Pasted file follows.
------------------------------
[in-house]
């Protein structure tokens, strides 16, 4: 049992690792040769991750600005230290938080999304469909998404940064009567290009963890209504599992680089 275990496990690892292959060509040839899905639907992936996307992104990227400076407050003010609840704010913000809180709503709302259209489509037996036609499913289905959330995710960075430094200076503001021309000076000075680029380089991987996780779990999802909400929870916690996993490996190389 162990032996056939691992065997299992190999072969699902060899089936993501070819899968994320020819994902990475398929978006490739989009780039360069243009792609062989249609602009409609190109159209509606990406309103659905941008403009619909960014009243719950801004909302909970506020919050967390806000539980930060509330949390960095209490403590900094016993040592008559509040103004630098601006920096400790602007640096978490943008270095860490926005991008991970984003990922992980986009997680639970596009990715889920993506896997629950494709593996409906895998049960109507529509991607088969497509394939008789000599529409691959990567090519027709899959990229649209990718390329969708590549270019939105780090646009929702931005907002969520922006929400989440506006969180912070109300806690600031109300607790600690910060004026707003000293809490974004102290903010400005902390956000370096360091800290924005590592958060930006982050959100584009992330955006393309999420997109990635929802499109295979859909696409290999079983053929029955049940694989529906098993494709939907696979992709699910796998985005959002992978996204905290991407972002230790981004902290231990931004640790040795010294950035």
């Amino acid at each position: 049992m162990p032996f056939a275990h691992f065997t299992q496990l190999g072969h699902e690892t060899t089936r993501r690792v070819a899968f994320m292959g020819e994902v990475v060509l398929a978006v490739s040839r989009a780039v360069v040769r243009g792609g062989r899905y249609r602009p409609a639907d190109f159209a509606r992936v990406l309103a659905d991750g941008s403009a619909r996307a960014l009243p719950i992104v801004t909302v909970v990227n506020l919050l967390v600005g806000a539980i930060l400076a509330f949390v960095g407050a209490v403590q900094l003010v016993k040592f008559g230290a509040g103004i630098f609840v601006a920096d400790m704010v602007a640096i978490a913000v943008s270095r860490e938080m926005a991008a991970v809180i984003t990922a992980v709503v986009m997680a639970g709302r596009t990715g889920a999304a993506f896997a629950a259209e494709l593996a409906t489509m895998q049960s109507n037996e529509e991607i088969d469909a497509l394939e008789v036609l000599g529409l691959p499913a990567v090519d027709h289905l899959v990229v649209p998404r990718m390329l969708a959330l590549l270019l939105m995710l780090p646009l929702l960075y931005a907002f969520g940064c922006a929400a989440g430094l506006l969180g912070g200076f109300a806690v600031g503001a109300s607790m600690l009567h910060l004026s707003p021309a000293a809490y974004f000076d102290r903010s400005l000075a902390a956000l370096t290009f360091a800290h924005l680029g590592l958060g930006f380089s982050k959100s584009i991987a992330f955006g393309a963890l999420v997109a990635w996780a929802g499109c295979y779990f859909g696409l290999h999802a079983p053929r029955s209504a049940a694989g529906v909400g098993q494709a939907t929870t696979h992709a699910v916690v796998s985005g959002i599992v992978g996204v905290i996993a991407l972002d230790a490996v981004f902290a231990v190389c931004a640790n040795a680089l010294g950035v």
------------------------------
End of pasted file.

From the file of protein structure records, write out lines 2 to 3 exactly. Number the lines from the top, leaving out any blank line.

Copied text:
């Protein structure tokens, strides 16, 4: 049992690792040769991750600005230290938080999304469909998404940064009567290009963890209504599992680089 275990496990690892292959060509040839899905639907992936996307992104990227400076407050003010609840704010913000809180709503709302259209489509037996036609499913289905959330995710960075430094200076503001021309000076000075680029380089991987996780779990999802909400929870916690996993490996190389 162990032996056939691992065997299992190999072969699902060899089936993501070819899968994320020819994902990475398929978006490739989009780039360069243009792609062989249609602009409609190109159209509606990406309103659905941008403009619909960014009243719950801004909302909970506020919050967390806000539980930060509330949390960095209490403590900094016993040592008559509040103004630098601006920096400790602007640096978490943008270095860490926005991008991970984003990922992980986009997680639970596009990715889920993506896997629950494709593996409906895998049960109507529509991607088969497509394939008789000599529409691959990567090519027709899959990229649209990718390329969708590549270019939105780090646009929702931005907002969520922006929400989440506006969180912070109300806690600031109300607790600690910060004026707003000293809490974004102290903010400005902390956000370096360091800290924005590592958060930006982050959100584009992330955006393309999420997109990635929802499109295979859909696409290999079983053929029955049940694989529906098993494709939907696979992709699910796998985005959002992978996204905290991407972002230790981004902290231990931004640790040795010294950035």
């Amino acid at each position: 049992m162990p032996f056939a275990h691992f065997t299992q496990l190999g072969h699902e690892t060899t089936r993501r690792v070819a899968f994320m292959g020819e994902v990475v060509l398929a978006v490739s040839r989009a780039v360069v040769r243009g792609g062989r899905y249609r602009p409609a639907d190109f159209a509606r992936v990406l309103a659905d991750g941008s403009a619909r996307a960014l009243p719950i992104v801004t909302v909970v990227n506020l919050l967390v600005g806000a539980i930060l400076a509330f949390v960095g407050a209490v403590q900094l003010v016993k040592f008559g230290a509040g103004i630098f609840v601006a920096d400790m704010v602007a640096i978490a913000v943008s270095r860490e938080m926005a991008a991970v809180i984003t990922a992980v709503v986009m997680a639970g709302r596009t990715g889920a999304a993506f896997a629950a259209e494709l593996a409906t489509m895998q049960s109507n037996e529509e991607i088969d469909a497509l394939e008789v036609l000599g529409l691959p499913a990567v090519d027709h289905l899959v990229v649209p998404r990718m390329l969708a959330l590549l270019l939105m995710l780090p646009l929702l960075y931005a907002f969520g940064c922006a929400a989440g430094l506006l969180g912070g200076f109300a806690v600031g503001a109300s607790m600690l009567h910060l004026s707003p021309a000293a809490y974004f000076d102290r903010s400005l000075a902390a956000l370096t290009f360091a800290h924005l680029g590592l958060g930006f380089s982050k959100s584009i991987a992330f955006g393309a963890l999420v997109a990635w996780a929802g499109c295979y779990f859909g696409l290999h999802a079983p053929r029955s209504a049940a694989g529906v909400g098993q494709a939907t929870t696979h992709a699910v916690v796998s985005g959002i599992v992978g996204v905290i996993a991407l972002d230790a490996v981004f902290a231990v190389c931004a640790n040795a680089l010294g950035v």